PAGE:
I had a fruitful chat with Dani L. from PBCLS (maybe Palm Beach County Library System?) and she not only pointed me to online databases I could access with my library card, but she also dug for that book I remembered. She found it and she found one printed more recently (The Better World Shopping Guide: Every Dollar Makes a Difference). I capitalized on the search terms our converstion bubbled up and found Better World Shopper, an online resource that grades companies on social issues.(much like Florida grades schools, right?)

Simply amazing. What a valuable service that is. I posted Ask a Librarian to my Delicioius. I'll definitely be heading back with more questions.

Sunday, June 13, 2010

What Story Are You Living?

I just finished an amazing book, A Million Miles in a Thousand Years by Donald Miller. Miller takes the elements of story--exposition, conflict, resolution and the like--and applies these to his life and his walk with God. The English teacher in me loves the concept, but my spirit loves the story.

In the story you meet Bob Goff. an amazing real-life person who transformed what his children deemed the most boring of all holidays, New Year's Day, into a family/community parade and celebration. The parade has continued for ten years. That is the most whimsical of stories about Goff, others are awe-inspiring. Like the time he had his children write world leaders and invite them to spend the night and be interviewed about their hopes for the world. Amazing stuff these stories.

Miller's essential questions revolve around the kind of story do you want to live and how you go about connecting with life and God in order to live it. As he says, "Great stories go to those who don't give in to fear" (108).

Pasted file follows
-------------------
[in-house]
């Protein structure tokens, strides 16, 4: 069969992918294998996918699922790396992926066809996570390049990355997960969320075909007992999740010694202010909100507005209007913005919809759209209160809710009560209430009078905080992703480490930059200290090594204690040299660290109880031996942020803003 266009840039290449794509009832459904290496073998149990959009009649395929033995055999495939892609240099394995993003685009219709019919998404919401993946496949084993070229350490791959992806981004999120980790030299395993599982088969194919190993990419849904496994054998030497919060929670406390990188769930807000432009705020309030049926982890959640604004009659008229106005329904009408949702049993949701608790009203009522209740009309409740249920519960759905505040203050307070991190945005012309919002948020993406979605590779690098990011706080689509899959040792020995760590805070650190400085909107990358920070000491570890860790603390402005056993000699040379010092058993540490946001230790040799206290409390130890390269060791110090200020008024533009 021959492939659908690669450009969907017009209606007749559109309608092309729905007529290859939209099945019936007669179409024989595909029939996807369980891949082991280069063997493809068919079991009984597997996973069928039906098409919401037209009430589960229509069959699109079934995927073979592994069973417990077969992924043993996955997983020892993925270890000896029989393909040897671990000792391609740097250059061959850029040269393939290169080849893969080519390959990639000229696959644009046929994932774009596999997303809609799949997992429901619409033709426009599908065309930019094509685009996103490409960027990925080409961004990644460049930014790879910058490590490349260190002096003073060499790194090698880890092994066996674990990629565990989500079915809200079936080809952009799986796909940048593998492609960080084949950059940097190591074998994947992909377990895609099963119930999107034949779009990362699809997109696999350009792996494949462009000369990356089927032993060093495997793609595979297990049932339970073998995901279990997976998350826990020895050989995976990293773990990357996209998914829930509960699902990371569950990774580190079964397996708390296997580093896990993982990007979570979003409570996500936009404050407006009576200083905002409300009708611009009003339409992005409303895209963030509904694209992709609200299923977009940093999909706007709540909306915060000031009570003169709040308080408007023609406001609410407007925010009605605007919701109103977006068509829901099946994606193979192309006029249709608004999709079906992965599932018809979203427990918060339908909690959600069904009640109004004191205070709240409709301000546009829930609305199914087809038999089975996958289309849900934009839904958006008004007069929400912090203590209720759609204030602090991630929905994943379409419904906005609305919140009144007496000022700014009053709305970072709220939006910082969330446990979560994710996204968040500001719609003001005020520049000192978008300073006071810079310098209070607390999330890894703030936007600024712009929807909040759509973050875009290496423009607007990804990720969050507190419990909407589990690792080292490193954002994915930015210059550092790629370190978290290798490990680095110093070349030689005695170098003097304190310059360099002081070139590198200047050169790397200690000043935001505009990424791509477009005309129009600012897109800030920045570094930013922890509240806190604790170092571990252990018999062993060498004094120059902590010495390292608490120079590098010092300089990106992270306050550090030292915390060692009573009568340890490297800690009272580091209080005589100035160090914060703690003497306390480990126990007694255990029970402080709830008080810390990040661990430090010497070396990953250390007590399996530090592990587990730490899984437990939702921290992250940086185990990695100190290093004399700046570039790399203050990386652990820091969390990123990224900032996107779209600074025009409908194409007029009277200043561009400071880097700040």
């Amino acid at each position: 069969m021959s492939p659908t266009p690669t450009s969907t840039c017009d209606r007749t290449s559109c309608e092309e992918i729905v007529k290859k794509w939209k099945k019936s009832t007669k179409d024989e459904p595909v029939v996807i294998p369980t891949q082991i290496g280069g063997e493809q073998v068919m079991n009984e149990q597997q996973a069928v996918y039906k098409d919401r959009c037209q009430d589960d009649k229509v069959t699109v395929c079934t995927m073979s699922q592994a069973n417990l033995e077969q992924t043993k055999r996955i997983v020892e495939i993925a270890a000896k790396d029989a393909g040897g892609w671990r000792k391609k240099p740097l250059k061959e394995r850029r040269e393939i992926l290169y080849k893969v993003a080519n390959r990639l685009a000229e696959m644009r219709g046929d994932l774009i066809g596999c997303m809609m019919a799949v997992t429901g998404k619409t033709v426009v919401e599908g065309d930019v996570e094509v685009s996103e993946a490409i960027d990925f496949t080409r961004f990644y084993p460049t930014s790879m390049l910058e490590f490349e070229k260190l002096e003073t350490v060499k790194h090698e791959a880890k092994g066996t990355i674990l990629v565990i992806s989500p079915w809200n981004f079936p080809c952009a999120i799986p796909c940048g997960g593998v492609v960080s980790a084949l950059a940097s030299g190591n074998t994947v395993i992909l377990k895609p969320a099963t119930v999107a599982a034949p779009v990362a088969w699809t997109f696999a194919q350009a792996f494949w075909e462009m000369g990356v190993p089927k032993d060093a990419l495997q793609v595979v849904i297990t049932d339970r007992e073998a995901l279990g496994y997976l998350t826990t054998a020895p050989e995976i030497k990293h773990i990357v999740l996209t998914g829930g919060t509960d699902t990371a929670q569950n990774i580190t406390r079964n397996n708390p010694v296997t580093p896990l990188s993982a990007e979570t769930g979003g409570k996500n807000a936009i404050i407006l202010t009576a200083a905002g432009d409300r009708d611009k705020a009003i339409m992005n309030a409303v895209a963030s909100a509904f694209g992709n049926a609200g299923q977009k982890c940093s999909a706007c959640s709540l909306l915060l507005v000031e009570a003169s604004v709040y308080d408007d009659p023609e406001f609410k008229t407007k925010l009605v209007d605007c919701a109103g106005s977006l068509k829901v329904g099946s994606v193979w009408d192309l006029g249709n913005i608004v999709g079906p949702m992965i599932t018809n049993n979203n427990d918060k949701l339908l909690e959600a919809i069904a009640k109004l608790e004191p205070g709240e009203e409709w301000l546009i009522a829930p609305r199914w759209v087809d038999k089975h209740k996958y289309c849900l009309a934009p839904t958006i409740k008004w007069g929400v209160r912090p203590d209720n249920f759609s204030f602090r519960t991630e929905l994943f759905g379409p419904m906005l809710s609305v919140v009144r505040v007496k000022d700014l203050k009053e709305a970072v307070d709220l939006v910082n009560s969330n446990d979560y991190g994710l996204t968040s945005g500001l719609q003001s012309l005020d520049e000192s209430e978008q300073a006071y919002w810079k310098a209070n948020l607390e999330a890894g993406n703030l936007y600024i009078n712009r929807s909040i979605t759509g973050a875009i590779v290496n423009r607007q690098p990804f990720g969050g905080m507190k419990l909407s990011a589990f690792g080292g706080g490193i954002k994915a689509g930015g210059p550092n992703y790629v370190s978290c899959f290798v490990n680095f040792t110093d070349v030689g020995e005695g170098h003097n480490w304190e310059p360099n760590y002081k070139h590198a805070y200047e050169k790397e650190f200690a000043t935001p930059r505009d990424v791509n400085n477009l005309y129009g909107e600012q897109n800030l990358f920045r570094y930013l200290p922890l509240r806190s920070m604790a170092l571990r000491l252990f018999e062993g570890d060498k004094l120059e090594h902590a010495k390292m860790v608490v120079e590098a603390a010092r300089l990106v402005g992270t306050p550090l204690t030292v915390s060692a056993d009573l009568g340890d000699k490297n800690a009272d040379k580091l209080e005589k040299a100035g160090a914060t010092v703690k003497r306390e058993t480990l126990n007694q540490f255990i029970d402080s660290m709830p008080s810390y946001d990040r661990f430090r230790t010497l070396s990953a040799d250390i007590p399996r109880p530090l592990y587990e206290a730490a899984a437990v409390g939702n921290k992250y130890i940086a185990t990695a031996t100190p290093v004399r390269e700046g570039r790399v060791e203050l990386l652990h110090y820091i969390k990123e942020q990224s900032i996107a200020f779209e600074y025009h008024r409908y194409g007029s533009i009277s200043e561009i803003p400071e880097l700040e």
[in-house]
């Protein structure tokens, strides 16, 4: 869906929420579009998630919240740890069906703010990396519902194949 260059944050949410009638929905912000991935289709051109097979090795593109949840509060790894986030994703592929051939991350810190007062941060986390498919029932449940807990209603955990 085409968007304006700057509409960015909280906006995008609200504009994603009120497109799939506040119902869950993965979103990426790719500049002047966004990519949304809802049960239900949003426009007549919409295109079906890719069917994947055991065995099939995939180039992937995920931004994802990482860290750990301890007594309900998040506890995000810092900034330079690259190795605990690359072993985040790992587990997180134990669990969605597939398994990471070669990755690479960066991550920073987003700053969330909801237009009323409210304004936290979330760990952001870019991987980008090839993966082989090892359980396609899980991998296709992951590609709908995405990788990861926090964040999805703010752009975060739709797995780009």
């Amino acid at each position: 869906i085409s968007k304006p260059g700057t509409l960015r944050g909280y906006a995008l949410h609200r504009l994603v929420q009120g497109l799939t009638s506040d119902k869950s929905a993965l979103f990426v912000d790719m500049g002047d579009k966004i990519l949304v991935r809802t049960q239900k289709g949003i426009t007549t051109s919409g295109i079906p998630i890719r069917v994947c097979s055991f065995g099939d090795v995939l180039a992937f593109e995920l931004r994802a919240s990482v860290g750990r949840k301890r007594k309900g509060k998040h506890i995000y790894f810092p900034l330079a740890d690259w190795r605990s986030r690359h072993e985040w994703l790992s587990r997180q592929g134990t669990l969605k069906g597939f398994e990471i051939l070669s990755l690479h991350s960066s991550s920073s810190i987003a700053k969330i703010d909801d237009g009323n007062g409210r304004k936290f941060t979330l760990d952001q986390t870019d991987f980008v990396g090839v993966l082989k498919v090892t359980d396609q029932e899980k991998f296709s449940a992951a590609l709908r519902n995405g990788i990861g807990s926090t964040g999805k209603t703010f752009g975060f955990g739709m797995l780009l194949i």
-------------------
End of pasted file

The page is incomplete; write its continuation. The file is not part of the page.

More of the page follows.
I've been wanting to change my family story for some time now. Act more. Adventure more and serve more. I've always wanted to bike across Florida--or walk even, but biking seems like an easier first step (a practice story as Miller might say). Rick and Collin and I have talked about the trip, how many days it might take. We've talked about causes we'd be interested in raising money for with such a trip, but we haven't gone beyond the dreamy dinner table plans. Miller's story seems to say "get out there--get going--create the story you want to live." I'm listening. It's a push in the right direction.

Friday, June 4, 2010

It's Broken

I remember when roller blades came out. I wanted a pair badly. I think I even asked for them from "Santa"--I was in college, so I didn't, necessarily, believe in the sliding down the chimney Santa, but I will always believe in the spirit of Santa. At the time, Mom said, "no way, you'll break your arm! Or worse!" So I convinced a friend to get me a pair and take me to a parking garage to try them out. He did. I think that was the first time I flew--four floors, ramps I filled with figure eights. Boy did I love those skates.

I still skate. Collin and I indulge in the Saturday morning under-12 matinee skate once or twice a month. Good exercise, good music, we leave after our 2 hour session full of happy-person endorphins. I think those endorphins are what helped me drive to not one but two emergency clinics this weekend.

I fell. Last song of the session and I fell. As I made the turn for the "slow backwards skate," Collin came around me. We ran into each other. Landed hard. Luckily he was fine. I, however, knew when I hit the rink that it was broken. I might have said one semi-silent "damn" as I rested the arm on my head and made my way off the rink. The wrist definitely wasn't shaped right when I got up. I told Collin to find his friend and take off his skates while I went to the concession stand for ice. Broken. I knew it.

Both bones in my wrist are healing and according to the Orthopedic Surgeon well-aligned (read no surgery!). I'm a one-handed typist, one-handed artist... pretty much one handed for the next 6-8 weeks. I'm thankful it wasn't worse. Is there a limitation on Mom's predictions?